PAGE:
The cold weather across the country this week provides a stark reminder that home heating costs have soared again this Winter. Here’s a look at why prices are up across the board, and what you can do to lower your utility bill.
Households are paying a lot more this year, to guard against Winter’s chill. The U.S. Energy Information Administration projected most households would see a jump in heating costs based on NOAA’s forecast of a slightly colder Winter. U.S. Energy Information Administration Press Officer Chris Higginbotham saying: “We expect because of a colder winter, folks are going to be using more energy to heat their homes.”
The cost of heating a home with Natural Gas is forecast to rise 28% for the Winter, October through March. Heating oil – up 27% over last Winter. Electric heating costs — up 10%.
Much of the push in Oil and Natural Gas prices here at home are a collision of supply and demand with uncertainty abroad — like that from Russia’s war in Ukraine. Higginbotham adding: “As this war continues and nations choose to further sanction Russia, that would have a large effect on the way commodities are produced, and the way commodities move around the global market.”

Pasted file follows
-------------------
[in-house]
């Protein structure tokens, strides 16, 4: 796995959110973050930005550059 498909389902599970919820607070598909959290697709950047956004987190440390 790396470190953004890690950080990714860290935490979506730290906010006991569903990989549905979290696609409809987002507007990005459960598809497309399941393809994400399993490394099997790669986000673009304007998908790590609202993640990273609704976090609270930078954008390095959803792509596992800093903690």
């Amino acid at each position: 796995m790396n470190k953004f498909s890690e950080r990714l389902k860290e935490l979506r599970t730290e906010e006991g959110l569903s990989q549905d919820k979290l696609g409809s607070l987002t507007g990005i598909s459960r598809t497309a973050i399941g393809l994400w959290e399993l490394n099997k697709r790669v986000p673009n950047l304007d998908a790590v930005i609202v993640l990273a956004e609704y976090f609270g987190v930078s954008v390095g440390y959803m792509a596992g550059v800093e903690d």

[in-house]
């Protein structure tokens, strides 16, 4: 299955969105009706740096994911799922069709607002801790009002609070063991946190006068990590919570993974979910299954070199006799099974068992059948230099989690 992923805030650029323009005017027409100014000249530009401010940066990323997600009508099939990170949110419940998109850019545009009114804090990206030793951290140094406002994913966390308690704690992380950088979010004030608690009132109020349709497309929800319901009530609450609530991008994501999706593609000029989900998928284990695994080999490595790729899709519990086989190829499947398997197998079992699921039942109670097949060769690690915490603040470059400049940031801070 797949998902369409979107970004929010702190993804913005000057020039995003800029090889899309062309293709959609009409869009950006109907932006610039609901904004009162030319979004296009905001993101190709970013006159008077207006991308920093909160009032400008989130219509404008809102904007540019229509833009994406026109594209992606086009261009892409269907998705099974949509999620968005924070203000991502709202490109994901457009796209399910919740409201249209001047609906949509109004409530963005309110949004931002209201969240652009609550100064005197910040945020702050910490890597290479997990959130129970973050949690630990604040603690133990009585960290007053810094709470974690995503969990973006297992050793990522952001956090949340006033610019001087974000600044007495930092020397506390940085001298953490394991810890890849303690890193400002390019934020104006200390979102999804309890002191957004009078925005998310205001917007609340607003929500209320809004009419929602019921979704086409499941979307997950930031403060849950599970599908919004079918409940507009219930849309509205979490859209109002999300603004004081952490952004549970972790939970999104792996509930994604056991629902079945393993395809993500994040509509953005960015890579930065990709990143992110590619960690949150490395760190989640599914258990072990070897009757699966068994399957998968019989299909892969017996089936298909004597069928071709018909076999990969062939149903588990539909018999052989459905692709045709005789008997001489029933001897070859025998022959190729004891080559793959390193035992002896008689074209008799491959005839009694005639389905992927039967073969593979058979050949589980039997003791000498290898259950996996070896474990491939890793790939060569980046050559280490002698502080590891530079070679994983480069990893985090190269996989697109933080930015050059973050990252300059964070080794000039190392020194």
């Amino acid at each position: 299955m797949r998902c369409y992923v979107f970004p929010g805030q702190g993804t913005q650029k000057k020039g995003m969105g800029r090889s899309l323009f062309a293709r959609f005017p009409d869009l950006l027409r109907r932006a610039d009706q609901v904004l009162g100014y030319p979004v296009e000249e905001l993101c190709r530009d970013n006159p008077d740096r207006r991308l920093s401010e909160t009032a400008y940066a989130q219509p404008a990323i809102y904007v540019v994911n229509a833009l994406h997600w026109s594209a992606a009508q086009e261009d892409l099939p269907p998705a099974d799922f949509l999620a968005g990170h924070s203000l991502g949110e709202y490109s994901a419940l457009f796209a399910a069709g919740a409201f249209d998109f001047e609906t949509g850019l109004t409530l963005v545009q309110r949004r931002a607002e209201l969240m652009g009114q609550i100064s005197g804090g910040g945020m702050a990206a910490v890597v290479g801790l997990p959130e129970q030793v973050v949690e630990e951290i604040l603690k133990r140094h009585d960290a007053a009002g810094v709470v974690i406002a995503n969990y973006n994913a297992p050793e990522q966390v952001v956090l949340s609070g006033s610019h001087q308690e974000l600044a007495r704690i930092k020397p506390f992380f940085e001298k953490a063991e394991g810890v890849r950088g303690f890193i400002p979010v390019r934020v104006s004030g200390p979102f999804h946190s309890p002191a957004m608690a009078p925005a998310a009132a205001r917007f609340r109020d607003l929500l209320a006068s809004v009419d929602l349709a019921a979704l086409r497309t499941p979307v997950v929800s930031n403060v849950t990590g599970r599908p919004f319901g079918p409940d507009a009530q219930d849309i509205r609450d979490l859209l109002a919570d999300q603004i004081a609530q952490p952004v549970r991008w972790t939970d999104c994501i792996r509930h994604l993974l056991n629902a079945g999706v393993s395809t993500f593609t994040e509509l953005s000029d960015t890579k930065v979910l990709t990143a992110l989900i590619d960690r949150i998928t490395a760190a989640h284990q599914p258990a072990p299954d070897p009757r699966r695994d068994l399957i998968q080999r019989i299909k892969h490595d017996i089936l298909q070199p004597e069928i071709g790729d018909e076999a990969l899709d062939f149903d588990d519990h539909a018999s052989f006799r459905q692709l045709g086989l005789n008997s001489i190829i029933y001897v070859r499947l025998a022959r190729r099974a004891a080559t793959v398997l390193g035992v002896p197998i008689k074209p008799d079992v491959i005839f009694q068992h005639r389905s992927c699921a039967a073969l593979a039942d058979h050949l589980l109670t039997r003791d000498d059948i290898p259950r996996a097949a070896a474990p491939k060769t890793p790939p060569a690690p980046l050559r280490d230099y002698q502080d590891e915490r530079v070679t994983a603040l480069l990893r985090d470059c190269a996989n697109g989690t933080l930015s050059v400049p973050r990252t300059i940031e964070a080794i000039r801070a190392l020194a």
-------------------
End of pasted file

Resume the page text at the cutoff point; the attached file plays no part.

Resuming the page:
Lingering high inflation pushing up the cost of everything else from groceries to shelter. Mark Wolfe of the National Energy Assistance Directors Association saying: “Even though these energy prices have been cyclical in the past, there’s a lot of concern this year, that prices could stay high for the foreseeable future.”
Mark Wolfe of the National Energy Assistance Directors Association, which represents State Directors of the Federal Low Income Home Energy Assistance Program — known as LIHEAP, says their recent report found more than 20 Million American families behind on utility bills. Wolfe adding: “We’ve never seen prices this high, along with high food prices, and high rent prices, so this is a potential crisis coming.”
Meaning the Winter could prompt more tough choices for some households.